Many of you are no doubt busy prepping your work to send out to agents and editors that you met at PNWA, or perhaps are gearing up for a second round, or working up nerve to send out queries before the end of the summer, so I thought it would be a good time to pass along some do’s and don’ts for presenting requested material. This may be old hat to some of you, but this is precisely the sort of wisdom that tends to be passed only by word of mouth amongst writers.DO write REQUESTED MATERIALS — PNWA in big, thick pen strokes on the outside of the envelope. As you probably know, agents and editors receive literally hundreds of missives from aspiring writers per week. If they asked for your work, it belongs in a different pile from the 500 unsolicited manuscripts and 1500 query letters. DON’T write REQUESTED MATERIALS if they did not actually request your work. Instead, write PNWA with the same big, fat pen on the outside of the envelope, so they know you’ve been professional enough to attend a conference and have heard them speak. DO write PNWA – FINALIST/PLACE WINNER (CATEGORY) on the outside of the envelope if you did get honored in the contest. Both the fiction winner and I (the NF winner) did this in 2004, and every single agent thanked us for it. It kept our work from getting lost in the piles. DON’T send more material than the agent/editor asked to see. (A big pet peeve for a lot of ‘em.) This is not like a college application, where sending brownies, an accompanying video, or a purple envelope could get you noticed amongst the multitudes: to NYC-based agents and editors, wacky tends to equal unprofessional —- the last label you want affixed to your work. And don’t spend the money to overnight it; it will not get your work read any faster. DO send a polite cover letter with your submission. It’s a good chance to show that you can maintain appropriate boundaries, and that you are professionally seasoned enough to realize that even a very enthusiastic conversation at a conference does not mean you’ve established an intimate personal relationship with an agent or editor. DON’T quote other people’s opinions about your work in the query letter, unless those people happen to be well-known writers. If David Sedaris has said in writing that you’re the funniest writer since, well, him, feel free to mention that, but if your best friend from work called your novel “the funniest book since CATCH-22,” trust me, it will not impress the agent. DO mention in the FIRST LINE of your cover letter either (a) that the agent/editor asked at PNWA to see your work (adding a thank-you here is a nice touch) or (b) that you heard the agent/editor speak at PNWA. Again, this helps separate your work from the unsolicited stuff. DON’T assume that the agent will recall the conversation you had with her about your work. Remember, they meet scores of writers at each conference: you may not spring to mind immediately. If you had met 468 people who all wanted you to read their work over the course of three days, names and titles might start to blur for you, too. DO mention in your cover letter if the agent/editor asked for an exclusive look at your work. If an agent or editor asked for an exclusive, politely set a time limit, say, three weeks or a month. Don’t worry that setting limits will offend them: this is a standard, professional thing to do. That way, if you haven’t heard back by your stated deadline, you can perfectly legitimately send out simultaneous submissions. DON’T give any agent or editor an exclusive if they didn’t ask for it – and DON’T feel that you have to limit yourself to querying only one agent at a time. I’ve heard rumors at every conference that I have ever attended that agents always get angry about multiple submissions, but truthfully, I’ve only ever heard ONE story about an agent’s throwing a tantrum about it – and that only because she hadn’t realized she was competing with another agent for this particular book.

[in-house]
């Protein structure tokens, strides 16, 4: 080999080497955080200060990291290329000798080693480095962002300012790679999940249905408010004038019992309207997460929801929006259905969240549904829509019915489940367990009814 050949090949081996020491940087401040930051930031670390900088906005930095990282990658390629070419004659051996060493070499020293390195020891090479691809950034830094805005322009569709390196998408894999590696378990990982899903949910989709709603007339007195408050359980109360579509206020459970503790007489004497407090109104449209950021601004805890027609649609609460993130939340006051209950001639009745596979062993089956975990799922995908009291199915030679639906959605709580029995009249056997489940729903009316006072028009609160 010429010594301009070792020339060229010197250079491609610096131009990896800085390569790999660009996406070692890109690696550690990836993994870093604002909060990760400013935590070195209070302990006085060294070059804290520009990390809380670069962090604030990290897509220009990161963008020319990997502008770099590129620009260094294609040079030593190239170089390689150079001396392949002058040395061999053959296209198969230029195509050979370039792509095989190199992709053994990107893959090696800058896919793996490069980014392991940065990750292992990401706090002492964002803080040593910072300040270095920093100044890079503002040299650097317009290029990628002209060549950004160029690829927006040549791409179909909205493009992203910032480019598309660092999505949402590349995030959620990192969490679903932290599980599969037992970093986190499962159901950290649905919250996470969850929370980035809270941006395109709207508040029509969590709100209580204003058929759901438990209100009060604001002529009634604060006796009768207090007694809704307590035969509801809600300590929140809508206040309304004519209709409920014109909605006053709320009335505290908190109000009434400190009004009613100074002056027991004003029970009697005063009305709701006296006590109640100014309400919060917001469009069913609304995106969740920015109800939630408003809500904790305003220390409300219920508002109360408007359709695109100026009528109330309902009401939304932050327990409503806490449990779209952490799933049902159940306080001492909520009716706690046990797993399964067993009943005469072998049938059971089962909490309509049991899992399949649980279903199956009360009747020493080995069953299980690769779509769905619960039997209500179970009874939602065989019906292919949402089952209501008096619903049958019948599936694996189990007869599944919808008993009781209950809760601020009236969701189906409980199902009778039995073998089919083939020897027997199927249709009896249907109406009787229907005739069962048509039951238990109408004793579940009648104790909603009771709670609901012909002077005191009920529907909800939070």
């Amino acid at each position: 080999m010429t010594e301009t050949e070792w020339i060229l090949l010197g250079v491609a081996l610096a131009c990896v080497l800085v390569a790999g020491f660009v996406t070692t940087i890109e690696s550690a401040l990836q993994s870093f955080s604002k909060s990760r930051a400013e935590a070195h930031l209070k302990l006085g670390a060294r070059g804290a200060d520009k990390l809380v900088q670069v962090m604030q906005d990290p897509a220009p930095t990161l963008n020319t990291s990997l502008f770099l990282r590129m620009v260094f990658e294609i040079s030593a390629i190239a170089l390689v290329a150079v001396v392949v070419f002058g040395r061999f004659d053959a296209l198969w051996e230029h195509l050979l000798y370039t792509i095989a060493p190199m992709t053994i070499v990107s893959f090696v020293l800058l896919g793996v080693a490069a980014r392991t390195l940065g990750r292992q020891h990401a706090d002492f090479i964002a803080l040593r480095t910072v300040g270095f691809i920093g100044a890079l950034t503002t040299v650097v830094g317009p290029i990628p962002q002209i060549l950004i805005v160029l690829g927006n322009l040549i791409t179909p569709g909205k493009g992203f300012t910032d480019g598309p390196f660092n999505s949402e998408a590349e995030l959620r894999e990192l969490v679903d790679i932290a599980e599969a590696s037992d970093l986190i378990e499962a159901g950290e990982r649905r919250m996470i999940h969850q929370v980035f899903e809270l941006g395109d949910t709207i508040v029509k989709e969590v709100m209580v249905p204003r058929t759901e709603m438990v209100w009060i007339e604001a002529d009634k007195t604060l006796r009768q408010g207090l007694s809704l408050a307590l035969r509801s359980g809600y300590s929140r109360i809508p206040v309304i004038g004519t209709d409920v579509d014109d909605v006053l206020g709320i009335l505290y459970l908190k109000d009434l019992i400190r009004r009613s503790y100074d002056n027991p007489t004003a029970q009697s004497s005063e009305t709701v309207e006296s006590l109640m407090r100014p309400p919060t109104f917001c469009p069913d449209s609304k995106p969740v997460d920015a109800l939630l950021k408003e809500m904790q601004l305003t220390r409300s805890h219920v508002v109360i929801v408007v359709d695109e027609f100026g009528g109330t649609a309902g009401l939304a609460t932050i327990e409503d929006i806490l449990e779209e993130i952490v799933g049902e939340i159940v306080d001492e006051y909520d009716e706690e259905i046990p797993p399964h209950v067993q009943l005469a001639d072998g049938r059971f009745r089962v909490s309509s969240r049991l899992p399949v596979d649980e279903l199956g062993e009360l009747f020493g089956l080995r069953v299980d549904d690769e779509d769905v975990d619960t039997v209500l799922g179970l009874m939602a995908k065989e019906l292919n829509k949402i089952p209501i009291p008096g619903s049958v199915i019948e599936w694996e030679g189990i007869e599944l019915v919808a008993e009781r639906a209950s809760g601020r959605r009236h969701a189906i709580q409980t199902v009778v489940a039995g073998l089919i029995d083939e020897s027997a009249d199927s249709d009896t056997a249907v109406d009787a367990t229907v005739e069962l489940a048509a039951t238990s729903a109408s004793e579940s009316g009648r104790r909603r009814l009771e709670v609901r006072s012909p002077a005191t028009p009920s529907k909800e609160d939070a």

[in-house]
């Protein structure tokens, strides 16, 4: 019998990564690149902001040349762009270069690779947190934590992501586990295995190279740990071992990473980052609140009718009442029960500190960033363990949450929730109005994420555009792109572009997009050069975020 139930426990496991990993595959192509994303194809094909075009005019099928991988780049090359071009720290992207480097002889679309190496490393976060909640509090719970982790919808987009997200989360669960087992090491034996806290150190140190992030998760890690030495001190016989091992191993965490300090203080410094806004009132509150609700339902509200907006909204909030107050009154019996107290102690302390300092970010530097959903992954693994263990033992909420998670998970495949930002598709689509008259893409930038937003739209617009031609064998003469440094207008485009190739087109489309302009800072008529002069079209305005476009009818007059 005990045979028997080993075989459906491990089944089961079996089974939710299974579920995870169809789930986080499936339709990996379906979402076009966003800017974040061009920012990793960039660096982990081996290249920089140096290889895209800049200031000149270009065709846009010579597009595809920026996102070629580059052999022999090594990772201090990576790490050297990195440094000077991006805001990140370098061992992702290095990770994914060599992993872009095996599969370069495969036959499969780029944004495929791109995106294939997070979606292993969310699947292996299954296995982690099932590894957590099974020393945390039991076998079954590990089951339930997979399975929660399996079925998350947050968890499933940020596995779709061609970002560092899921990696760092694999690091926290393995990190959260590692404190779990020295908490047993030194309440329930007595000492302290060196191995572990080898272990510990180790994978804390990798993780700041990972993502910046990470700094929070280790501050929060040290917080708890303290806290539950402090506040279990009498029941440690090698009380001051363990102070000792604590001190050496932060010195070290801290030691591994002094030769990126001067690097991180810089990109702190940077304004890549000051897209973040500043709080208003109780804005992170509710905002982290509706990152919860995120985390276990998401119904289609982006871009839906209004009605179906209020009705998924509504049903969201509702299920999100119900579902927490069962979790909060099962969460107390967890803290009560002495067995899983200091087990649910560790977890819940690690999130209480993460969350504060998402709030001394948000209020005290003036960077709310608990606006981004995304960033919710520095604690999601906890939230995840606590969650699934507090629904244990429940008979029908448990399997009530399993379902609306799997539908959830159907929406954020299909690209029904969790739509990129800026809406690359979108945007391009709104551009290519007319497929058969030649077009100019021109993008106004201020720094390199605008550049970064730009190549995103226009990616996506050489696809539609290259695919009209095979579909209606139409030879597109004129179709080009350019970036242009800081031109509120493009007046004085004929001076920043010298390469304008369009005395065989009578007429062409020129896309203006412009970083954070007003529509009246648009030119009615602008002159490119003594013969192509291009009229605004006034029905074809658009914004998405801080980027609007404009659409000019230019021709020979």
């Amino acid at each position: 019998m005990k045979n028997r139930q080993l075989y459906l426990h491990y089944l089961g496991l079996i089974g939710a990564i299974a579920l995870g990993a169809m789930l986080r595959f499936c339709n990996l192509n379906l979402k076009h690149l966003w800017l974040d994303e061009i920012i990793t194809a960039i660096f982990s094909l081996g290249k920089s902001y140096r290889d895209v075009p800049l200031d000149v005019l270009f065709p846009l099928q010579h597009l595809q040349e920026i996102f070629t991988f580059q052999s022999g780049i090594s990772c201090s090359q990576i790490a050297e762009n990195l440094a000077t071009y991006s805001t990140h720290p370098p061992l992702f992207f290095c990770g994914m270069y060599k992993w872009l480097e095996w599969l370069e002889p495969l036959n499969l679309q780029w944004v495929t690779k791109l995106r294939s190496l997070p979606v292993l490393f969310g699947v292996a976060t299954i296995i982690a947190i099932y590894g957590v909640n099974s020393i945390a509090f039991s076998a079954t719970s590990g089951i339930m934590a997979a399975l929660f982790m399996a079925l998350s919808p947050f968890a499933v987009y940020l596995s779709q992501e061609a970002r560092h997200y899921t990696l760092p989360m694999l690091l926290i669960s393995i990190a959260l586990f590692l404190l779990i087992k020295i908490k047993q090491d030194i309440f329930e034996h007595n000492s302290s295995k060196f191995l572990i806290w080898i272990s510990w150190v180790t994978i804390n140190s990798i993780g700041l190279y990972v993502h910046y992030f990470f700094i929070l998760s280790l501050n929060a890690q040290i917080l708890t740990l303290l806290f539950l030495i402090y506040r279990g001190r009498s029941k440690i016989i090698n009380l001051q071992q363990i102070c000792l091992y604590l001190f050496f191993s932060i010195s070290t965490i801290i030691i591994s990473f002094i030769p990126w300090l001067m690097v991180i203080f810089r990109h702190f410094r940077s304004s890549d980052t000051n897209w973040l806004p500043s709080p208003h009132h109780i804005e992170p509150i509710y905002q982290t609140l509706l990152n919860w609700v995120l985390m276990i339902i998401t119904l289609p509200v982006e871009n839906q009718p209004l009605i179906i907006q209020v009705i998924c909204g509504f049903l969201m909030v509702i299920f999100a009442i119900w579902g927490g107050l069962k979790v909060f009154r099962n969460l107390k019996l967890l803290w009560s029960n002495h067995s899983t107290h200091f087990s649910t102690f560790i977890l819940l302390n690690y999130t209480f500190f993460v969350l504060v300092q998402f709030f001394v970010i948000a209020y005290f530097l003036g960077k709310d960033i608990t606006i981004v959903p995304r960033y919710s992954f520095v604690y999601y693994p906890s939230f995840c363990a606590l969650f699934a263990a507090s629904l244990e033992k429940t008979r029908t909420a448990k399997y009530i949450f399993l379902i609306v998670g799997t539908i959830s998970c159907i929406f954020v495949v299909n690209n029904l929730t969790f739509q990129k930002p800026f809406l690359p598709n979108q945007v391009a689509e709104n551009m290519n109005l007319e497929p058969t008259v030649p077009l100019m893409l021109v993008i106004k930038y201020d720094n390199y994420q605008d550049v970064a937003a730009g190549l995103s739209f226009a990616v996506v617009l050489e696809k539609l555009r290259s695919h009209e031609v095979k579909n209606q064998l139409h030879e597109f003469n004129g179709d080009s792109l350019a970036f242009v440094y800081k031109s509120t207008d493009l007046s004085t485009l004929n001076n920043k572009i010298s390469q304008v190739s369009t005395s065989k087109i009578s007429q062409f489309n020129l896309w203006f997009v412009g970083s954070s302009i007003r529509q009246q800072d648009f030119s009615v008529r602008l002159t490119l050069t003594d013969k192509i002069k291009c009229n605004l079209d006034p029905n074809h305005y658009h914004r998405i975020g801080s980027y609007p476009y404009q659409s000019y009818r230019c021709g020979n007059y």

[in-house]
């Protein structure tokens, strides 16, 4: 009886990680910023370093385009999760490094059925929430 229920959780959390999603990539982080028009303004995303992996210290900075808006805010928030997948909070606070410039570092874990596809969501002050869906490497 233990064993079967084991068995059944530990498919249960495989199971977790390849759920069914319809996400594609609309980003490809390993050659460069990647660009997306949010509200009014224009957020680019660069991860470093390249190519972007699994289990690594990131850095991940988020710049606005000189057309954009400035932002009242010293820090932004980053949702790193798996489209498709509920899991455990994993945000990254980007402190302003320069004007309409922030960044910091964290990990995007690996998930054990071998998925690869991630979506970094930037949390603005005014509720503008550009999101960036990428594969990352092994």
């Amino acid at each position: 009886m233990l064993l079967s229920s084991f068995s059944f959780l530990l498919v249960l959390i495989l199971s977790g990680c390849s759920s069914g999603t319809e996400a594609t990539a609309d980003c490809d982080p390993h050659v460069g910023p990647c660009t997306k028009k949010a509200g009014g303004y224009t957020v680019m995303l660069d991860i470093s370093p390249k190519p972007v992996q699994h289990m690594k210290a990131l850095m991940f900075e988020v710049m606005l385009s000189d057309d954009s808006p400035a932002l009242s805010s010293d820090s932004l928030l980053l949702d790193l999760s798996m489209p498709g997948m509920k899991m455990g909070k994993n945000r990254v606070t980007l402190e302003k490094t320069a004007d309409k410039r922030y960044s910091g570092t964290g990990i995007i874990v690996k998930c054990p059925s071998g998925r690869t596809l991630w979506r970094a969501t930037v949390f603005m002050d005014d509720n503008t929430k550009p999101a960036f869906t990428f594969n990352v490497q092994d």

Your time is valuable. Check a reliable agents’ guide to make sure that none of the folks you are dealing with demand exclusives (it’s actually pretty rare), and if not, go ahead and send out your work to as many agents and editors who asked to see it.DO consider querying agents and editors with whom you did not have a meeting at the conference – and tell them that you heard them speak at PNWA. Just because you couldn’t get an appointment with the perfect person at the conference doesn’t mean that the writing gods have decreed that s/he should never see your work. DON’T call to make sure the agent received your work. This is another common agenting pet peeve: writers who do it tend to get labeled as difficult almost immediately, whereas you want to impress everyone at the agency as a clean-cut, hard-working kid ready to hit the big time.
If you are very nervous about your work going astray, send your submission with delivery confirmation or enclosed a stamped, self-addressed postcard that they can mail when they receive your package. Don’t call.DO send an appropriate SASE for the return of your manuscript – with stamps, not metered postage. I always like to include an additional business-size envelope as well, so they can request further pages with ease. Again, you’re trying to demonstrate that you are going to be a breeze to work with if they sign you. DON’T just ask them to recycle the manuscript if they don’t want it. There are many NYC offices where this will seem like a bizarre request, bordering on Druidism. DO make sure that your manuscript is in standard format: at least 1-inch margins, double-spaced, every page numbered, everything in the same 12-point typeface. (Most writing professionals use Times, Times New Roman, or Courier; screenwriters use exclusively Courier. And yes, there ARE agents and editors who will not read non-standard typefaces. Don’t tempt them to toss your work aside.) If you are submitting a nonfiction book proposal, send it in a nice black or dark blue file folder. This is not the time to bring out your hot pink polka-dotted stationary and tuck it into a folder that looks like something that flew out of out of Jerry Garcia’s closet. Think of it as a job interview: a black or blue suit is not going to offend anyone; make your work look as professional as you are. DON’T forget to spell-check AND proofread in hard copy, not only the manuscript, but also your cover letter. Computerized spelling and grammar checkers are notoriously unreliable, so do double-check. When in doubt, have a writing buddy or a professional proof it all for you. DO give them time to read your work – and invest that time in getting your next flight of queries ready, not in calling them every day. DON’T panic if you don’t hear back right away, especially if you sent out your work in late July or August. A HUGE percentage of the publishing industry goes on vacation between August 1 and Labor Day, so the few who stick around are overworked. Cut them some slack, and be patient. DO remember to be pleased that a real, live agent or editor liked your pitch well enough to ask for your work! Well done! DON’T be too upset if your dream agent or editor turns out not to be interested in your project, and don’t write that person off permanently; s/he may be wild about your next. Keep your work moving, rather than letting it sit in a drawer. Yes, it’s hard emotional work to keep sending out queries, but you can’t get discovered if you don’t try. DO take seriously any thoughtful feedback you receive. As you may already know, boilerplate rejection letters are now the norm. If an agent or editor has taken the time to hand-write a note on a form letter or to write you a personalized rejection, you should take this as a positive sign – they don’t do that for everybody. Treasure your rave rejections, and learn from them. Yes, waiting to be discovered is hard – but in the meantime, keep up the good work! – Anne Mini